General Practice & Primary Care
Being an Academic Clinical Fellow (ACF) or an Academic Clinical Lecturer (ACL) in General Practice offers a unique opportunity for academic and clinical training in a world-leading Academic Health Sciences Centre integrating primary and secondary care. The Division of Health and Social Care Research provides the focus for this integration. Community-based and public health researchers and teachers enjoy strong collaborative links across the Faculty of Life Sciences and the local community. The Division comprises over 120 staff and researchers with seven professors in Epidemiology, Health Economics, Medical Sociology, Physiotherapy, Public Health, Social Sciences and Health, and Statistics. We are highly multidisciplinary, with clinicians, social scientists, psychologists, statisticians, informaticians, educationalists and epidemiologists. In the national Research Excellence Framework 2014 (REF 2014) 86% of our performance was rated 4* and 3*, sixth in the UK. We are funded by NIHR, MRC, EU, and charities, and focus on translational research from ‘bench to community’.
In Primary Care the Division has world leading expertise in the integration of data from clinical and research domains, leading an important EU project ‘Translational Medicine and Patient Safety in Europe (FP7-TRANSFoRm) www.transformproject.eu, and collaborating in ‘Electronic Health records for research’ (IMI-EHR4CR). These projects are developing standards and methods for integrating clinical trial workflow and data capture into electronic health records. TRANSFoRM is also developing a decision support system for diagnosis. All local general practices are on a single electronic patient record system (EMIS Web).We run a unique database (Lambeth DataNet) of routinely collected data in 49 local practices. This database provides the basis for much research using the whole community of Lambeth. In this research we are drawing together the Department of Informatics and the Department of Primary Care and Public Health Sciences (GSTT BRC).
In our emphasis on translational research from ‘bench to community’, research within the Division is integrated with major National Institute for Health Research (NIHR) infrastructures: the NIHR Biomedical Research Centres (BRC) at Guy’s & St Thomas’ NHS Foundation Trust, where the Division leads the Populations Sciences cluster; the NIHR Collaboration for Leadership in Applied Health Research and Care (CLAHRC) South London, where the Division leads the Stroke and Public Health themes; the Division hosts the NIHR Research Design Service London (RDS London), that complements a growing Research Consultancy Service; and the NIHR Clinical Research Network National Speciality Hub, that provides oversight of the need for and capacity for clinical research in nine specialty groups. Our research informs clinical guidelines and national policy in stroke, health inequalities, medical diagnosis and clinical research informatics. We have strong links with local communities that are urban and multi-ethnic. The research undertaken by ACFs and ACLs will link their primary care interests with the research themes of the Division.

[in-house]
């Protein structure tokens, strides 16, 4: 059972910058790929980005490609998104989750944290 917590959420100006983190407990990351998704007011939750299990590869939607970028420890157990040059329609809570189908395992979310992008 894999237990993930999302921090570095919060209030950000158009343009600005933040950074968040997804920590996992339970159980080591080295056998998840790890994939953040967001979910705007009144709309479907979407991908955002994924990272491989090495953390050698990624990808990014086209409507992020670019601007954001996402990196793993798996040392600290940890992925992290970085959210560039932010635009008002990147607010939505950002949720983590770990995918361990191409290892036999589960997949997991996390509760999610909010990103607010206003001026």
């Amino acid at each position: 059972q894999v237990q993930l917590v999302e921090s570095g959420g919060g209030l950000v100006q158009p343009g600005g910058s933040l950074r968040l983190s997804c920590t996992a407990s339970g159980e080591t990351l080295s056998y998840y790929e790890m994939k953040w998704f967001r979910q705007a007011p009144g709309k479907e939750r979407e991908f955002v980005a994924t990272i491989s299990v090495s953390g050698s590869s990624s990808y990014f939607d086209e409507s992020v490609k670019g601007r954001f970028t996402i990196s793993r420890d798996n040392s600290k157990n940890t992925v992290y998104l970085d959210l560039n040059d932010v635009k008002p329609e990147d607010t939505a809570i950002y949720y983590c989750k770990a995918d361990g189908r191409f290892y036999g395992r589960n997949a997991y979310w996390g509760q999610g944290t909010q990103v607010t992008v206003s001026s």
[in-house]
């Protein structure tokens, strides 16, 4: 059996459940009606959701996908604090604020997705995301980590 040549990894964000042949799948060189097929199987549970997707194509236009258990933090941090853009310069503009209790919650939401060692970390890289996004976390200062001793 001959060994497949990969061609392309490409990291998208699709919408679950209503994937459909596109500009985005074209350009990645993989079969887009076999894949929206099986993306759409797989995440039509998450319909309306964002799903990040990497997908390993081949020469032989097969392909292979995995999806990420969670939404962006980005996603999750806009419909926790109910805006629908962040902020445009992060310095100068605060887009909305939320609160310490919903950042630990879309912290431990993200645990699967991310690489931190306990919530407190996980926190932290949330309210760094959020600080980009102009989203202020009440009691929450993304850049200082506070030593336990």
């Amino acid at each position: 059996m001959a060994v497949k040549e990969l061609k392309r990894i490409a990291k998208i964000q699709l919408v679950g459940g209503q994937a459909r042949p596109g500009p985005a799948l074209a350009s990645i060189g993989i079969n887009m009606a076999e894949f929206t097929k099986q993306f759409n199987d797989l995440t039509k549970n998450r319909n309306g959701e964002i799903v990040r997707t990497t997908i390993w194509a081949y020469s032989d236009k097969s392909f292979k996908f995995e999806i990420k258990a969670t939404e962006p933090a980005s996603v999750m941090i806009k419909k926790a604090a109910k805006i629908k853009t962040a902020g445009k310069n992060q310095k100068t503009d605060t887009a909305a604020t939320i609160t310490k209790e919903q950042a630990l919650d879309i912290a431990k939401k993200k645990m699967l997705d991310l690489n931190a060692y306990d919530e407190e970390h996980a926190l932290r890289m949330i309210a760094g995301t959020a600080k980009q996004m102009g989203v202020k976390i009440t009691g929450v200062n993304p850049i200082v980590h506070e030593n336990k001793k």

The Division has a very strong undergraduate educational unit called KUMEC, Kings Undergraduate Medical Education in the Community. KUMEC is responsible for delivering 13% of the face to face teaching of undergraduates in the medical school. General practice ACFs and ACLs will have the opportunity to contribute to teaching and examining of medical students across the five years of the medical curriculum.
For ACFs links with the Division will be forged in ST1/2 years seeking to develop their research interests and engagement with a senior academic who will oversee a research project in each year of ACF ST3/4 posts. In ST4 emphasis will be on project completion, publications, and a doctoral research or in-practice fellowship application. Opportunity will be given to work in Genomic Medicine and Informatics in Primary Care through the GSTT BRC, in projects linking large primary care clinical databases, and in practice-based projects focussing on biomarkers in early disease.
The ACF will undertake clinical training within the programme run by the London School of General Practice and based at Guy’s and St Thomas’ NHS Foundation Trust or King’s College Hospital NHS Foundation Trust. These programmes have developed outstanding innovative training posts between primary and secondary care and always attract a large number of clinical applicants. The ACF will concentrate on clinical training in years one and two. They will increase their academic involvement as the programme progresses. In year three the post will be divided 60:40 clinical:academic and in year four 40:60 clinical:academic. We expect our general practice academic trainees to publish their research every year. Many have successfully obtained NIHR and charity-funded doctoral research training fellowships, NIHR in-practice fellowships, and post-doctoral NIHR and MRC research fellowships.
Academic clinical Lecturers (ACLs) will also be supervised by a senior academic in developing a personal research portfolio. This should lead to the acquisition of research funding, strengthening of their publication record, and ultimately developing an application for a post-doctoral research fellowship. ACLs in general practice will already have completed their clinical training and a PhD. These ACL posts will be split 50:50 between clinical and academic work. They will integrate further academic and clinical development at a point where the post-holders should be aiming to embark on a career as independent researchers.